Mathematical Instruments: Haggis the Sheep

December 14, 2012 § Leave a comment

Mathematical Instruments.

Mathematical Instruments

via Wikimedia Commons

This post is part of the series Mathematical Instruments in which we introduce you to some of the math bloggers listed on our site. Today:

Haggis the Sheep

What’s your blog’s name? Any other places we can find you on (Twitter, Google+, Facebook etc)?

1) Knot your average sheep…
2) What’s on my blackboard?
I’m on Twitter as @haggismaths.

Would you tell us a little bit more about yourself?  E.g., Where are you coming from (both geographically and philosophically)? What is your background?  Any scientific education?

I live in Edinburgh with my partner-in-crime Julia Collins, who is the Maths Engagement Officer at the Edinburgh University maths department. We finished our PhD in Knot Theory last May and now spend most of our time doing science communication (public lectures, science festivals, school talks, art-science things) and research communication (i.e. telling the world about the great research going on at Edinburgh). Julia also does some undergraduate lecturing and I often make her put sheep-related questions in her problem sheets. :-)

When and how did you first discover mathematical blogs?

I’m not sure how to answer this question.

When did you start blogging?

According to WordPress:
1) 25th May 2009
2) 21st June 2011

Why did you start?

1) I wanted to have a place where I could tell people about all the cool maths I learnt, the lovely mathsy people I met, ideas I had for maths communication and interesting places that I travelled to. One of my first posts was a rant about how one of the curators at the National Museum of Scotland told me that maths was boring, but usually my posts are more full of happiness than angriness.

2) Working in a maths department I’ve come to take it for granted that every day I will see blackboards filled with incomprehensible symbols, beautiful pictures and strange words. One day, after seeing a particularly nice picture on the board in my office, I decided that it was about time to share these works of art with the rest of the world!

What do you write about?

1) See previous answer! I write about any sort of interesting experience of seeing, hearing, doing or communicating maths. Often it’s about events I set up myself, such as the Edinburgh Mathsjam, school talks, science festivals or crafty workshops, but sometimes it’s about maths I see on TV or places I’ve travelled with unexpected maths (e.g. the Vatican in Rome). I’m open to suggestions on things to write about!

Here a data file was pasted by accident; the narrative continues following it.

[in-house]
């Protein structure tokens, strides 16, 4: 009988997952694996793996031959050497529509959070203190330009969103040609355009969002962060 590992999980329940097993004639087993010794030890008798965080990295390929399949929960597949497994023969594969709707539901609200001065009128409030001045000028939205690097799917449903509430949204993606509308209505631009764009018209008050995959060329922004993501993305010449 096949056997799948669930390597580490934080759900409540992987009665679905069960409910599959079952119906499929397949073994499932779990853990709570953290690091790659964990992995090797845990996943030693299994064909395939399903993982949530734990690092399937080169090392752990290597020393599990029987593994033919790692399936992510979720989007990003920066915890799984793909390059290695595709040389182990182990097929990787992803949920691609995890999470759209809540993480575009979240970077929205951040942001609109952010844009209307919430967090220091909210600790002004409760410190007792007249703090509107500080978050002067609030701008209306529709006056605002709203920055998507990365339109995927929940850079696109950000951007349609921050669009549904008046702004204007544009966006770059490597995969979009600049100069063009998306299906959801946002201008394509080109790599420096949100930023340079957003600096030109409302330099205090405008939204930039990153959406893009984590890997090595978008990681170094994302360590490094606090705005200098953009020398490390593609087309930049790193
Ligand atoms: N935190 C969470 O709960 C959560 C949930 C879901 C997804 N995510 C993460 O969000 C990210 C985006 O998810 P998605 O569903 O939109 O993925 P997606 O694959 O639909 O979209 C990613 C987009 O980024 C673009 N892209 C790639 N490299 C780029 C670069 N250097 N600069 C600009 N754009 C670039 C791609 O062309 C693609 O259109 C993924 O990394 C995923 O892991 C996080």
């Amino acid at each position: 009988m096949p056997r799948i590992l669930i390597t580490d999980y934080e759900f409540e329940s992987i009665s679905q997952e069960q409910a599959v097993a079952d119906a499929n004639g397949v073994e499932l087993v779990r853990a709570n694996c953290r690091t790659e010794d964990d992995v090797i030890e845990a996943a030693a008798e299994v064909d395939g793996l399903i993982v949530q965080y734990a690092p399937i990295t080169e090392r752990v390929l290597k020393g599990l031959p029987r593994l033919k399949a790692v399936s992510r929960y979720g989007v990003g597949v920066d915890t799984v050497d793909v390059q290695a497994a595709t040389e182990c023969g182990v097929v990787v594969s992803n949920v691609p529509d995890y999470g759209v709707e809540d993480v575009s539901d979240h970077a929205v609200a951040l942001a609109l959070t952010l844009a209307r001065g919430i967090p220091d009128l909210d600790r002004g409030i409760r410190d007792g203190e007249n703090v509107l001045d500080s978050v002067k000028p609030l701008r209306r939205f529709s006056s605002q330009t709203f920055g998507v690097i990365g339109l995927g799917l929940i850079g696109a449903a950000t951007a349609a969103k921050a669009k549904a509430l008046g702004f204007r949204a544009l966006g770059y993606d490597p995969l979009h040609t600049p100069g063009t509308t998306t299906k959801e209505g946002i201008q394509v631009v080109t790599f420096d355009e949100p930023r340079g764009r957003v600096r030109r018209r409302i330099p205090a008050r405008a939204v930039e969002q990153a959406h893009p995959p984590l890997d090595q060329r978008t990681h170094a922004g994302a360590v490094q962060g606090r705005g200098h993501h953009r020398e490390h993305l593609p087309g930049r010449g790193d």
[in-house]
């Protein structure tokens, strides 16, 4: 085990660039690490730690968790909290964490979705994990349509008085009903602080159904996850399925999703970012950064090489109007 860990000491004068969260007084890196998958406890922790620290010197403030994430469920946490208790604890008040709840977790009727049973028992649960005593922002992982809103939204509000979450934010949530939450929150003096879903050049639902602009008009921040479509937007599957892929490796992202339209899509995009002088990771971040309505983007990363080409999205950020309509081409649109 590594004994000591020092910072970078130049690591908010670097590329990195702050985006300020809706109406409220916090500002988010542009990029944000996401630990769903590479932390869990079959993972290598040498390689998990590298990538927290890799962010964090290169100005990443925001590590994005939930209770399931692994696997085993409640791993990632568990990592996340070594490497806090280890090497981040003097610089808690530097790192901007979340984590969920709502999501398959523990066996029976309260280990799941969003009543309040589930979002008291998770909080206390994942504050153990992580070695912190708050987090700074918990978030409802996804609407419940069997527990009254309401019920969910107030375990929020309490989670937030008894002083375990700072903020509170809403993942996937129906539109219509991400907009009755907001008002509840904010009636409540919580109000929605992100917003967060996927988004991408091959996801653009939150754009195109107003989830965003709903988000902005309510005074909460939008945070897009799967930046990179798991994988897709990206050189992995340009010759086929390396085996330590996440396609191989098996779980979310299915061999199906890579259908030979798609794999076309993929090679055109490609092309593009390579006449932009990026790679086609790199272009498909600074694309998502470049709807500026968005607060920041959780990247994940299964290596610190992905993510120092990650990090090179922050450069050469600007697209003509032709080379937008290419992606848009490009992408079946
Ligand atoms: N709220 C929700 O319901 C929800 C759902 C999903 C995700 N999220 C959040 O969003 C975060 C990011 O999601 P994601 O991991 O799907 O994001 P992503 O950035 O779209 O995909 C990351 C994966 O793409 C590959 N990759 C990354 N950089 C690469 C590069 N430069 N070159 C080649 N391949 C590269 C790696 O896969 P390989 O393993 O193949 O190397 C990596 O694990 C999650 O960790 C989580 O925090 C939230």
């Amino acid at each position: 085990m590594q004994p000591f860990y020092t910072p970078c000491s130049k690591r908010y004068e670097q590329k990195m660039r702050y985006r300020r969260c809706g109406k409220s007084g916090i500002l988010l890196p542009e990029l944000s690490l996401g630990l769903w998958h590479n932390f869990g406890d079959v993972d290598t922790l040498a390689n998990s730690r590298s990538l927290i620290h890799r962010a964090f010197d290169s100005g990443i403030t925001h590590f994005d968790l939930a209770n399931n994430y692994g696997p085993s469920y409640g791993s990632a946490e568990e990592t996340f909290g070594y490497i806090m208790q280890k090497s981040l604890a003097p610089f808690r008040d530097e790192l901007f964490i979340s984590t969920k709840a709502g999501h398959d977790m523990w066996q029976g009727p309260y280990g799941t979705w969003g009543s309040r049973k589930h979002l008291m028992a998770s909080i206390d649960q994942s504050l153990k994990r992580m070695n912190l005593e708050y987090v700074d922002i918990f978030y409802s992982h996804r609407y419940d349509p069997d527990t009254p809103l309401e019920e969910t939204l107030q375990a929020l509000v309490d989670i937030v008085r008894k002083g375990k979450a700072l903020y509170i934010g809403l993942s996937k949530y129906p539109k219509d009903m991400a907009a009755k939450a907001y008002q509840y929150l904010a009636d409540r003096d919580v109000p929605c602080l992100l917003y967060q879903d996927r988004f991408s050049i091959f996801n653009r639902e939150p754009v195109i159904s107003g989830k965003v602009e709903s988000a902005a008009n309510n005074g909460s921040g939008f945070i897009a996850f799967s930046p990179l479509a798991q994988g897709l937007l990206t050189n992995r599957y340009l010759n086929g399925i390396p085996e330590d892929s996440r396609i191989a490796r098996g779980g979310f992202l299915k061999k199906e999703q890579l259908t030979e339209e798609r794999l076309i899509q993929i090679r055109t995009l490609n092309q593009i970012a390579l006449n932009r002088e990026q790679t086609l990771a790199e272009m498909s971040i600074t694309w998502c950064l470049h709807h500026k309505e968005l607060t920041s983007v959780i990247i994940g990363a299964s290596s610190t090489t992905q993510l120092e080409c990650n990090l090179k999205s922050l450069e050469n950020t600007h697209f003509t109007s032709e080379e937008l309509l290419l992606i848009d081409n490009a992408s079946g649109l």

2) I post up photos of interesting black/whiteboards, sometimes taken by me around the Edinburgh maths department and sometimes sent in by people around the world. Underneath each picture I write a short caption of what the maths is about or a story behind the board itself. If you have a blackboard photo, please send it in to me! It doesn’t have to be a beautiful work of art – it can be a total mess of scribbles, so long as it means something interesting to you!

What wouldn’t have happened to you without the internet?

Without the internet, I doubt I would get recognised by random people I’ve never met before. That’s not bad going for a stuffed sheep. More seriously, there are a lot of great events happening to promote maths which I wouldn’t have heard of or been able to get involved with, and a huge number of wonderful maths enthusiasts I’d never have met. For example, the MathsJam community is very much held together by Twitter where we share our favourite puzzles and games every month.

What does the internet need more of?

People leaving comments on blogs. Seriously, I get over 100 views every day, and maybe 2 comments per blog post if I’m lucky. Say something, people!

Mathematicians on the web have…

Not enough of a presence. Whilst there is a good community of people promoting maths and science, I think there are not enough maths researchers out there who are willing to talk about what they’re working on or how it feels to be a mathematician. I know that research-level maths can often be very hard to explain, but that doesn’t mean we shouldn’t try!

Your daily web reading (mathematical or otherwise):

I love the web comics xkcd, Abstruse Goose and PhD Comics. I check up on the BBC News website a few times a day. Twitter – far too often! Richard Wiseman does a weekly puzzle (on Fridays) which are often worth a look. And the Aperiodical is a great new blog for keeping up to date with maths news and interesting articles. But mostly my web reading consists of whatever Twitter points me to!

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